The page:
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Gothamist - January 23, 2021

The union representing 1,400 workers at the Hunts Point Produce Market popped open champagne bottles as they celebrated the end of a weeklong strike for increased pay in their next three-year contract.

The warehouse workers and drivers that collectively make up Teamsters Local 202 hailed the ratification of the contract on Saturday at the picket line outside the massive distribution hub after the vote was taken at 10 a.m. at a so-called neutral zone within the distribution hub's outside property. The contract was approved by 97% of the union’s members.

Shortly after the ratification, members took a victory lap outside the strike area they picketed for nearly a week, while cars passing by honked their horns, and chants of "si se puede" ("yes we can") were uttered. As members raised a glass in celebration, another member was seen holding up a toy replica of Mjolnir, the mythical hammer used by Marvel Comics' Thor. 

The ratification of the contract ends a six-day long strike that began on January 17th after the union's negotiating team could not come to a consensus with the Hunts Point Cooperative Board. Union members had asked for a $1 increase to their hourly pay and a .60 cents more pay to cover their health insurance, emphasizing that workers kept working throughout the pandemic. The company counter-offered with a 32-cent hourly wage increase and 60-cent hourly increase towards their health insurance coverage. The strike raised concerns over how disruptive it will be to the city's food supply, where 60% of its fruits and vegetables come from the massive market.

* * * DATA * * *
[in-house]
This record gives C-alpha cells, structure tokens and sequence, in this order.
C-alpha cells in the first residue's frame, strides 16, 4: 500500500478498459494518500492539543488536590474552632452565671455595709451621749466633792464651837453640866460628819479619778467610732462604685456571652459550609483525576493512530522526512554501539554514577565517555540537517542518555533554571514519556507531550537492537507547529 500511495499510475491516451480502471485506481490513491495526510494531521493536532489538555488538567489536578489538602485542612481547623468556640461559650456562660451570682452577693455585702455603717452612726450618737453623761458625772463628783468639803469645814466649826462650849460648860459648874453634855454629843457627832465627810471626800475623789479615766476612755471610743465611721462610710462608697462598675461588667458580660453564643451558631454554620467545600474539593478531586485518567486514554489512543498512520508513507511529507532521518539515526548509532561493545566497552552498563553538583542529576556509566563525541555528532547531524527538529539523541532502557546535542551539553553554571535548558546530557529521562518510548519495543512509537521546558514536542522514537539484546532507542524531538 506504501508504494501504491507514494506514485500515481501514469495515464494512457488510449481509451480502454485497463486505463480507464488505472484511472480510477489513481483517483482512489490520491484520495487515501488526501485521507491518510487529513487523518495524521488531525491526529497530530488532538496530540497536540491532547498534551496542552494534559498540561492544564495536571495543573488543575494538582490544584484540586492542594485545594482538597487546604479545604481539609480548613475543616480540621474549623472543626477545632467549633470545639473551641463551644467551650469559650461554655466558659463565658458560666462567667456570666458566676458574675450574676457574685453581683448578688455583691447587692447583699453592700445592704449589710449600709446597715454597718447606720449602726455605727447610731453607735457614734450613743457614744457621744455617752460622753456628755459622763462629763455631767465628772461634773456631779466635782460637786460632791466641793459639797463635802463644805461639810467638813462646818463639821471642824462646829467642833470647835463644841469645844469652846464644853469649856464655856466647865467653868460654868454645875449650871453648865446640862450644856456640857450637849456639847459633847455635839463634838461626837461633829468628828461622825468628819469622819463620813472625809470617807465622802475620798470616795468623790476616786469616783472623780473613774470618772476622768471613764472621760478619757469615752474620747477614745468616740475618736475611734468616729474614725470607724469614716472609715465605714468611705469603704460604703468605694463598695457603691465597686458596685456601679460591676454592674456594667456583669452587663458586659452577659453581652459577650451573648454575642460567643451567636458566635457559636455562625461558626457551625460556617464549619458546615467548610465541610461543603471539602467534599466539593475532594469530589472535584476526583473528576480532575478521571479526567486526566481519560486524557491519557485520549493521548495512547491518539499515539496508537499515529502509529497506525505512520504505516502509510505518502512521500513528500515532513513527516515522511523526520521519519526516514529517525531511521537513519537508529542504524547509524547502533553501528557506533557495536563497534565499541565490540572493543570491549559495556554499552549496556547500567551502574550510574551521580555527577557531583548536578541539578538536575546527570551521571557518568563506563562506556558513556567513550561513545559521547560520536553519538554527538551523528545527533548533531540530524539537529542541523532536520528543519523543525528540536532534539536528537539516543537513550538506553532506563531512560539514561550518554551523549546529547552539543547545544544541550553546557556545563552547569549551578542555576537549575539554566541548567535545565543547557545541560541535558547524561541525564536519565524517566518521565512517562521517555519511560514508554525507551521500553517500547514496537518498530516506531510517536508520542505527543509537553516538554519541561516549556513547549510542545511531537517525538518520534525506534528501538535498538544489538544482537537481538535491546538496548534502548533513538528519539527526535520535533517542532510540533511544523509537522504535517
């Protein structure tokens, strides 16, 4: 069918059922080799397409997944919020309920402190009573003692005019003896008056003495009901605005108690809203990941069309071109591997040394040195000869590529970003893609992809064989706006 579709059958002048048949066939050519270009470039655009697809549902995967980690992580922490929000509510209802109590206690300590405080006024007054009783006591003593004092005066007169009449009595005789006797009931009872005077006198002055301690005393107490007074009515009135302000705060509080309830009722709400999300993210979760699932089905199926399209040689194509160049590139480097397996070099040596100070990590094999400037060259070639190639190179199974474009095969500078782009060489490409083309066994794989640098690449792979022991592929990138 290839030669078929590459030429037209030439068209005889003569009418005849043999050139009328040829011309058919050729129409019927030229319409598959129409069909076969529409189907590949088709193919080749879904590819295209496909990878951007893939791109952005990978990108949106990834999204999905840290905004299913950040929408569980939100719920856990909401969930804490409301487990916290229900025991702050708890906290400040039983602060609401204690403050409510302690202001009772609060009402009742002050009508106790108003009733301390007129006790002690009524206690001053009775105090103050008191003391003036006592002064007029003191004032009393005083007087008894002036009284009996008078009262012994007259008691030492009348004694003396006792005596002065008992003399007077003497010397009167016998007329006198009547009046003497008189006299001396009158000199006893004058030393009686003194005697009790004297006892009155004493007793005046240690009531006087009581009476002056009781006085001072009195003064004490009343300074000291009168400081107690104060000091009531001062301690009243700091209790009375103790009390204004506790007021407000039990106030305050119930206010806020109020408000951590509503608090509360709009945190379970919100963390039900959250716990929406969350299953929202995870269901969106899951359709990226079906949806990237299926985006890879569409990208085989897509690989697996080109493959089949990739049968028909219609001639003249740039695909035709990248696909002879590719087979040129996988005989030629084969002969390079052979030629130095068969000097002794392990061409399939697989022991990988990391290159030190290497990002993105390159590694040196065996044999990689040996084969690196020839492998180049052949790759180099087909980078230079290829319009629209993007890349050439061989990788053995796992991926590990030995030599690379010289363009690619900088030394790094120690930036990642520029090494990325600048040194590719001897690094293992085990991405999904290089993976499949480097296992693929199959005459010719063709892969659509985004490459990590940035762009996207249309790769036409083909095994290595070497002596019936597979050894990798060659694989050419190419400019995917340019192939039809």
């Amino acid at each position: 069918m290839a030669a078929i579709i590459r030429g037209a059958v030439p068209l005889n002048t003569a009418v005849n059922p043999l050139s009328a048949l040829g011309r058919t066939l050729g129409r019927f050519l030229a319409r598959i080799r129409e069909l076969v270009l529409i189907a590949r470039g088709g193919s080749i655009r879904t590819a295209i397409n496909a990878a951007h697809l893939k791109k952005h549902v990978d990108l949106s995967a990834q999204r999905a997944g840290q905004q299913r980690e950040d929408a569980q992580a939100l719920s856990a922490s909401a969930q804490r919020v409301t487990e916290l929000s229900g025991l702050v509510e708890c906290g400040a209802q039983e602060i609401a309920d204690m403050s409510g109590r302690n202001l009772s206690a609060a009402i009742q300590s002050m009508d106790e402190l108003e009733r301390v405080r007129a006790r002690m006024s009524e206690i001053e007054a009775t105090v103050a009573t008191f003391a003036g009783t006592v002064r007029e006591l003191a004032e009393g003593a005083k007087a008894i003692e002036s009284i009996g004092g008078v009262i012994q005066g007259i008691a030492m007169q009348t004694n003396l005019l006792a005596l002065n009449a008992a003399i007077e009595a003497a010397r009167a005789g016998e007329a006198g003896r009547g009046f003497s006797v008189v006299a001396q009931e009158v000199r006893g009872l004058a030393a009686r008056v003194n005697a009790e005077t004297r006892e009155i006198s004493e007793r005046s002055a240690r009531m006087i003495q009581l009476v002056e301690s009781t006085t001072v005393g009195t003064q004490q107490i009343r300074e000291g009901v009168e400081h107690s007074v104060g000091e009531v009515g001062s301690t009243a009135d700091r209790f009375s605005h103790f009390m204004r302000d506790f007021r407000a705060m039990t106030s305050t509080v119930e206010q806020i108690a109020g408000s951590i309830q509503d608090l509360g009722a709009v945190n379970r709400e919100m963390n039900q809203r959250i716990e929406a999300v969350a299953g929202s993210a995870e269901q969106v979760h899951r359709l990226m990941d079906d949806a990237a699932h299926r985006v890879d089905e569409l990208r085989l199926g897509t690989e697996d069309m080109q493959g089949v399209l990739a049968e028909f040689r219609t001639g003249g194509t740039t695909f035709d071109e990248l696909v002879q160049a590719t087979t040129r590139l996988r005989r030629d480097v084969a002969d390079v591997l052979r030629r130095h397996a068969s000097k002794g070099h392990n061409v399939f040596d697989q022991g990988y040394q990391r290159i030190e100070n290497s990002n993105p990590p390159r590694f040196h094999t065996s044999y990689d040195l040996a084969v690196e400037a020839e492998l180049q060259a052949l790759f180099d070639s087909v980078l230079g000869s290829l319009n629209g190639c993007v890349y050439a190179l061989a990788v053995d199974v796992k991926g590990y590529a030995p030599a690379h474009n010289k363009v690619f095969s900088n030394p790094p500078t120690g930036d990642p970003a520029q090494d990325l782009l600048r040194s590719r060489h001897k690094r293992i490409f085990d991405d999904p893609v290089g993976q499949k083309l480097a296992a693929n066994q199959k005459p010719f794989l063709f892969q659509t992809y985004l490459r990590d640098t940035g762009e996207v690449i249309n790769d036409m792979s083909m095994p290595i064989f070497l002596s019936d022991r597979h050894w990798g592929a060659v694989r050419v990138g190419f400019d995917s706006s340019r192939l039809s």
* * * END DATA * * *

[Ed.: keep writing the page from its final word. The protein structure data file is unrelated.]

"Thirty-two cents when people are risking their lives in a pandemic was not good enough," Charles Machadio, a union trustee. And they just didn't understand it. You were giving us less in this contract than we were getting in the last contract."

The two sides had returned to the table at the request of Governor Andrew Cuomo, according to Daniel Kane Jr., the Teamsters Local 202 president.

Under the terms, workers will be paid a minimum of 70 cents an hour more the first year, 50 cents more the second year, and 65 cents more the third year. They will also receive a one-time $1300 bonus in 2023. Workers will also receive the same health insurance coverage without having to pay an increase. Workers will head back to work beginning Sunday, when the contract takes effect. The contract is not expected to be retroactive. 
Read full report at Gothamist